By Matthew J. Smith
From his countenance Jude Celestin looks genial. His face, brightened by a yellow background and green bar supporting his suited torso, beams on the enormous poster that greets the arriver stepping out of Toussaint L’ouverture International airport.
His smile is the right width: just wide enough to invite but not too broad to convey deceit. His thick mustache frames the upper lip and lends odd balance to the smile. The image of Haiti’s nineteenth century rulers who fancied strong facial hair comes to mind.
It is an imposing visage and his candidate number, #31, located conspicuously under the party name LAPEH and symmetrical with the smile is instantly recorded. The appearance of Jovenel Moïse, candidate # 5 and one of Celestin’s more than two dozen rivals, is by contrast less interesting. Perhaps this is because his intentions seem easier to read.
Clean-shaven and slender faced, he resembles another side of the Haitian male archetype: rural, lean, unscarred by political hubris. The faces of these two men have a hypnotic effect as they follow you from every direction in Port-au-Prince and its surrounding villages and towns.
Their rivals keep company a few paces behind. Images of the aspirants for the highest chair in Haiti are wall papered on makeshift bandstands, blown up screen size on poles at intersections, and hung overhead, forming arches at a point on the Canapé Vert main road.
On November 20th, yesterday, Haitians went to the polls to choose their next leader from among these faces. More importantly, they made a claim at ensuring their fragile democracy is upheld. The luminous spectacle of party colours green, yellow, pink, and of course, blue and red will begin its recession.
If successfully done, a second round in January will consecrate popular will. Maybe. Recent history has already shown that elections cannot be guarantees of anything, even the electoral process itself. The November elections are a third attempt at a first round.
In October 2015 they were mired in irregularities so problematic that they had to be rescheduled at enormous cost for October the following year. Haiti was left without an elected head of state when former president Michel Martelly demitted office on February 7th.
Then the week this redo was to be held, Haiti was pummeled by Hurricane Matthew. Political corruption, international interference and natural disaster had not for the first time upended the democratic intentions of Haitians.
The electoral campaign has suffered as a result of these setbacks. It has lost its fizz and the suffocating atmosphere of political prognosticating seems more forced than wanted. The hurricane’s fury has been the main cause of this. It is yet another misery for Haiti.
The southwestern area was ravaged. More than 80% of the city of Jérémie a place so close to Jamaica’s east coast that long ago residents claimed to see the Blue Mountains was laid flat. The entire Grand’Anse region is in full recovery mode. This is a part of the country not greatly affected by the devastating 2010 earthquake. But it has always been a vulnerable zone.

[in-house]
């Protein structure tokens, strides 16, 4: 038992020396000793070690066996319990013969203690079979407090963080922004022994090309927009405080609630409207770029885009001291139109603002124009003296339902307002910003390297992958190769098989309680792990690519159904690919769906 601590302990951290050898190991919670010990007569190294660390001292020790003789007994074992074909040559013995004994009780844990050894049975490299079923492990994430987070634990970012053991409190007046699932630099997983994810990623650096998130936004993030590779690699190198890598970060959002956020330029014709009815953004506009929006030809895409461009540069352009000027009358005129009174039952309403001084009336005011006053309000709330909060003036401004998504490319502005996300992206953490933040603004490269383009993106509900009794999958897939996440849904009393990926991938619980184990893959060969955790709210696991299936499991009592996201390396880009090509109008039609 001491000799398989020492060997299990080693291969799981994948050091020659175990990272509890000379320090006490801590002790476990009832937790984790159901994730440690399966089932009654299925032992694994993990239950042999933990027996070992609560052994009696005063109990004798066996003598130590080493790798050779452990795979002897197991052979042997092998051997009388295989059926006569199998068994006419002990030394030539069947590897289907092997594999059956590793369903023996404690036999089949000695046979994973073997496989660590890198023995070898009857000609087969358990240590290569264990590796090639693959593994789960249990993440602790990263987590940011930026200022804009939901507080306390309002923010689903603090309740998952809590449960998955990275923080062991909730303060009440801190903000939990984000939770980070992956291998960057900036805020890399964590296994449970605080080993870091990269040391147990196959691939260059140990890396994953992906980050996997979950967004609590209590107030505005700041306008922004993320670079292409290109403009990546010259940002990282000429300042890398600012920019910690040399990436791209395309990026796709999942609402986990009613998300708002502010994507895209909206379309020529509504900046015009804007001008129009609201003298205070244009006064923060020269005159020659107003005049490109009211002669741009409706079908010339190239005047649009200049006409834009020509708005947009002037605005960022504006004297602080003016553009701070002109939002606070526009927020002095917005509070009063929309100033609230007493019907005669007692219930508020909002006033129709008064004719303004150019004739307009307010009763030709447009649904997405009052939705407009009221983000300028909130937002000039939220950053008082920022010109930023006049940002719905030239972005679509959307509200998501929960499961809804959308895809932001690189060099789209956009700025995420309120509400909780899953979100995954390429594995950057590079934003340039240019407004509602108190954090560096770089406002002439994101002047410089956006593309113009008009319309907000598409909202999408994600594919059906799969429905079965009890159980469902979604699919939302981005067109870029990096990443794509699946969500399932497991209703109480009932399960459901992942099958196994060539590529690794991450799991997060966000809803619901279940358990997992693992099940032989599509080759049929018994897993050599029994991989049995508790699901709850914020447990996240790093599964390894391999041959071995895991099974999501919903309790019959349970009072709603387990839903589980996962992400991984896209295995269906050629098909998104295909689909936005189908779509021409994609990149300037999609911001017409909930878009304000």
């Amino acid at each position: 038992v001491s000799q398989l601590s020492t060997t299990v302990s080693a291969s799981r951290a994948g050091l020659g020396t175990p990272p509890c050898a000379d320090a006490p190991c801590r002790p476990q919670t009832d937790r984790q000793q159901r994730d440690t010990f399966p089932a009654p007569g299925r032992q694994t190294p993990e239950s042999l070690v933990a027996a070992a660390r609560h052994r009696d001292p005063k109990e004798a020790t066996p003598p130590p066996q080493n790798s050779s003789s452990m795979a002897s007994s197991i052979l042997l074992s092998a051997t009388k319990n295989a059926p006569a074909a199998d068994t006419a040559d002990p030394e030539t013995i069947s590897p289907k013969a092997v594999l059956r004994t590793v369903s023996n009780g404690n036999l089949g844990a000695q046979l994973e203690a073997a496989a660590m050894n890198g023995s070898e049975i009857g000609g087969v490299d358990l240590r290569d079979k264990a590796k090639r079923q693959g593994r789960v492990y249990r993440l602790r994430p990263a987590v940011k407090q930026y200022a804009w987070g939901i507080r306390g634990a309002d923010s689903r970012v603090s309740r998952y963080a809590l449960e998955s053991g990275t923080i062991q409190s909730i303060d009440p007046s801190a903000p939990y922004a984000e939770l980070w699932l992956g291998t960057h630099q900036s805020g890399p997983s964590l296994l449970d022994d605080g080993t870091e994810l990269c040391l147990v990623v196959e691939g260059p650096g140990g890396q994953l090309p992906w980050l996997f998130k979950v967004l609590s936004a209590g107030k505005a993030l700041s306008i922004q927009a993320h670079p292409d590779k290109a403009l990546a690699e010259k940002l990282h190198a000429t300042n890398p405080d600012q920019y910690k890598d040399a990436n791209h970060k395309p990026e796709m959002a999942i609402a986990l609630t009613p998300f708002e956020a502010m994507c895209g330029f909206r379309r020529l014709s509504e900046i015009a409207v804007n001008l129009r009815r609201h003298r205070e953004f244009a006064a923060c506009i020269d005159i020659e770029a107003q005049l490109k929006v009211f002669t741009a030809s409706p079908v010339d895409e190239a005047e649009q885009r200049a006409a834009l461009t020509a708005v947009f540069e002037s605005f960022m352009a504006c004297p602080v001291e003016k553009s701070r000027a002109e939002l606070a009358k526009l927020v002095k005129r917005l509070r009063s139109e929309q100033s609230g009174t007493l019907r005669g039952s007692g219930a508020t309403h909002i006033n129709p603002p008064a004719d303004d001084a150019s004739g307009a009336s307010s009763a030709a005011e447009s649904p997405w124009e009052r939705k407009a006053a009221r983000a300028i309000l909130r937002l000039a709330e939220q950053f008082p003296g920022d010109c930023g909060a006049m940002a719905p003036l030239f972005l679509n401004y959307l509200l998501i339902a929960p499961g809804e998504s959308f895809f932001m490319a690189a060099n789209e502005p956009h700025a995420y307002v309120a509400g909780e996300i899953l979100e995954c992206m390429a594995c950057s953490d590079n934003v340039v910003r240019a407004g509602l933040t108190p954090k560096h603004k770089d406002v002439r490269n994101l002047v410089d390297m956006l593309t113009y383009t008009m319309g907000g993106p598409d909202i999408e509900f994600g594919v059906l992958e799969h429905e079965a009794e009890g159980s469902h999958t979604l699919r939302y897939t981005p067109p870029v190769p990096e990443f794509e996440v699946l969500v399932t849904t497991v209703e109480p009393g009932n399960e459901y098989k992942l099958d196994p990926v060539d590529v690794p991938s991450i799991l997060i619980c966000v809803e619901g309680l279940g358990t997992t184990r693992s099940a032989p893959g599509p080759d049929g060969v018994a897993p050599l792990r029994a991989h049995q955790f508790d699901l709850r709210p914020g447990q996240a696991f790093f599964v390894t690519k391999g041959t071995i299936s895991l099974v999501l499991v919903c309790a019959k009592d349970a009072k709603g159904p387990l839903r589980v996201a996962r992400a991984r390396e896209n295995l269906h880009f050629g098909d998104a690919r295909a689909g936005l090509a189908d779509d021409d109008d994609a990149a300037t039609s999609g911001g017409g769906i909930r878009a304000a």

In 1954 the powerful Hurricane Hazel tore through it, precipitating starvation and massive migration to the capital. The collateral damage of that disaster was grave for President Paul Magloire. Slow recovery added to other pressures on the state and led to his overthrow which, in turn, contributed to the rise of Haiti’s notorious dictator Dr. François Duvalier in 1957.
Duvalier’s attention to the region then and after 1963’s Hurricane Flora was in keeping with the lack of care he had for his citizens a trait inherited by Jean-Claude, his son and successor who famously proclaimed, “it is the destiny of the Haitian people to suffer.”
It is not likely that disarrangement caused by Hurricane Matthew will lead to the rise of a new Duvalier. The government in power is temporary. More to the point, Haiti’s years of dictatorship are over, a friend of mine in Port-au-Prince tells me; the United States would not allow one to form.
Note the main player in this assessment. The Haitian people’s role may be demonstrated by the vote but ultimately it is the United States which decides what happens in Haiti. Since the US Occupation of Haiti began in 1915 the great northern neighbour has played the most decisive role in Haitian affairs.
Dictators like Duvalier were tolerated when necessary and let go when they jeopardized US interests. This is not the whole story. But it is an indication of how power is distributed in Haitian foreign affairs.
US politics today is as unpredictable as Haitian politics. The shrapnel of the vituperative clash between Donald Trump and Hillary Clinton is still airborne. With Trump as president-elect it is unclear what the consequences will be for Caribbean affairs. Some in the region fear the worst.
When Caribbean foreign relations came up in the heated contest, Haiti was there. In the third presidential debate Donald Trump taunted Clinton for the failures of the Clinton Foundation in Haitian recovery efforts after 2010. Trump, the only presidential candidate in US history to visit the Haitian community of Little Haiti in Miami where he met with activists and gave a softened stump speech told his opponent and the US public that “what’s happened in Haiti with the Clinton Foundation is a disgrace,” Haitians “hate the Clintons.”
Trump had picked up on something from his visit to Little Haiti where well-dressed Haitian-Americans roiled passionately against the Clintons and others who failed them in the aftermath of the 2010 catastrophe. In Haiti today the mood is not much different.
The bitterness over what the Clintons did there runs like a stream. In Port-au-Prince, as I watched the returns come in on the US elections of November 8th, few lamented the blows that Hillary Clinton received. “I hate Hillary Clinton” were the words of another friend.